Vanessa Williams made a name for herself as the only Miss America to give up her title. Now Royal Silk is counting on Williams' face to make a name for the company.

Prakesh Melwani, founder and chief executive officer of Royal Silk, the world's largest resource for silk clothes, sold mostly through mail order, says he decided to use Williams as a model "because she is a victim being victimized. We think she is remarkable woman."

In the Royal Silk catalogue mailed in December, Williams is featured in seven of the 55 photographs, and a letter from Melwani on the back of the order sheet makes sure customers know who she is:

"How often have you looked at a photo and thought to yourself, 'Gee, that face looks familiar?' Well, this time you were probably right.

"That lovely lady with the green eyes and the glamourous face is none other than Vanessa Williams.

"She is a friendly, young woman endowed with the same remarkable beauty, charm, poise and self-confidence that carried her through in Atlantic City. And we believe that, in Royal Silk garments, she is as regal as silk. We hope you agree."

Apparently most people do. "Along with thousands of orders," says Melwani, who figures that this catalogue produced 25 to 30 percent more business than the previous issue, only about 25 negative letters were received. "There are many variables, but we consider this immensely successful."

There has been an added bonus for Royal Silk. "Her picture has gotten us exposure and carried us into an area -- video," says Melwani, referring to television. "It has triggered inquiries from people we always wanted to reach and couldn't otherwise get interested in our company."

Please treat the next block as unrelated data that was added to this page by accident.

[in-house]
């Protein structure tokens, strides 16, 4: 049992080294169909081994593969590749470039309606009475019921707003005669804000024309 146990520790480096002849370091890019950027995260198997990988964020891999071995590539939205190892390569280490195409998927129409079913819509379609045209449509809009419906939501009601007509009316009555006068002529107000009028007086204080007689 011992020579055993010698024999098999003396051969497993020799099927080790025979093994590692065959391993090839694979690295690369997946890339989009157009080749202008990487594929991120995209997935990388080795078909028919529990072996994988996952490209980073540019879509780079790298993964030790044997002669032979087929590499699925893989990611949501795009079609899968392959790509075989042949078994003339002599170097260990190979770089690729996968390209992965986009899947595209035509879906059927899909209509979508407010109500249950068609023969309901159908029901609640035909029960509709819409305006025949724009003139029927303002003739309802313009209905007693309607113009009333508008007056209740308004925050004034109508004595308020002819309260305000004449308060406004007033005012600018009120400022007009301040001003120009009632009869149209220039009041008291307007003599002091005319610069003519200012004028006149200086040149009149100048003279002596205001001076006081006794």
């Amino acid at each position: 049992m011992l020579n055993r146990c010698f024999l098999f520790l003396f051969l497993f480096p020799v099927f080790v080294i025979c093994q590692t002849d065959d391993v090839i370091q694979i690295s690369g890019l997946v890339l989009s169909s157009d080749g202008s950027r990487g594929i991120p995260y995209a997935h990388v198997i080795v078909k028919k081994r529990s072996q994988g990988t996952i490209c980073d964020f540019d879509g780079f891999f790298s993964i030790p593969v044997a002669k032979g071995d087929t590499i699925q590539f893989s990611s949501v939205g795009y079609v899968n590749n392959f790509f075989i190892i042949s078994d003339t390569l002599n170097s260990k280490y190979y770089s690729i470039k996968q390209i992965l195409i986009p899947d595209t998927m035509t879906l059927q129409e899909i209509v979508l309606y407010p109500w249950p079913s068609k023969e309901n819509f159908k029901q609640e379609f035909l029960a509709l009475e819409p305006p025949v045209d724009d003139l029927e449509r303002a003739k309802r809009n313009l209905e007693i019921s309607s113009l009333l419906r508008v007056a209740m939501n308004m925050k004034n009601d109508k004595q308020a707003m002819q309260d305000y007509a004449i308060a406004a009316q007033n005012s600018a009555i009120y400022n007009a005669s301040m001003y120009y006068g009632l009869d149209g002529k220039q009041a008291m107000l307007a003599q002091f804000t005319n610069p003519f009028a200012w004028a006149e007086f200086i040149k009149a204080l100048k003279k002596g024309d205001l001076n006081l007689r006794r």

Royal Silk, with a volume of $22 million last year, was started by the Indian-born Melwani, now 37, while he was working in his specialty gift boutique in the World Trade Center in New York. He learned the import business from an uncle, for whom he worked after graduating from Columbia University.

Royal Silk, which designs, manufactures and markets silk or silk-blend clothes made in China, India, Hong Kong and Japan, was launched in May 1978 with an advertisement in Cosmopolitan magazine offering a silk shirt in five sizes and six colors at $22 each. Melwani was astonished by the response to the ad, which generated more than 3,000 sales. (The same shirt is still in the Royal Silk collection, now priced at $25.)

Two years later, "after going three steps ahead and two steps backward," Royal Silk sent out its first catalogue, and in 1984 the company sold to almost a half-million customers with 13 million catalogues. Listed in 1983 and 1984 by Inc. magazine as one of the fastest growing privately owned companies, Royal Silk now has four retail stores and one planned for eventual opening in Washington.

"We are an exciting company. I like to break the rules once in a while," says Melwani. He asks himself a question: "Would I do the same thing using Williams as a model if I were General Motors or General Foods? I don't know," he says. "But we think she's a remarkable woman."

Royal Silk's catalogues have in the past featured tennis champion Martina Navratilova as well as top models Iman, Esme and Carol Alt. Melwani is counting on Williams' being remembered as Miss America, not for her Penthouse photos.

"Who remembers that Marilyn Monroe was photographed in Playboy? The attention span factor here is very short," he insists. "But I think she will be one of the most remembered names in Miss America pageant history -- maybe the only one."

With luck, Royal Silk will be remembered, too.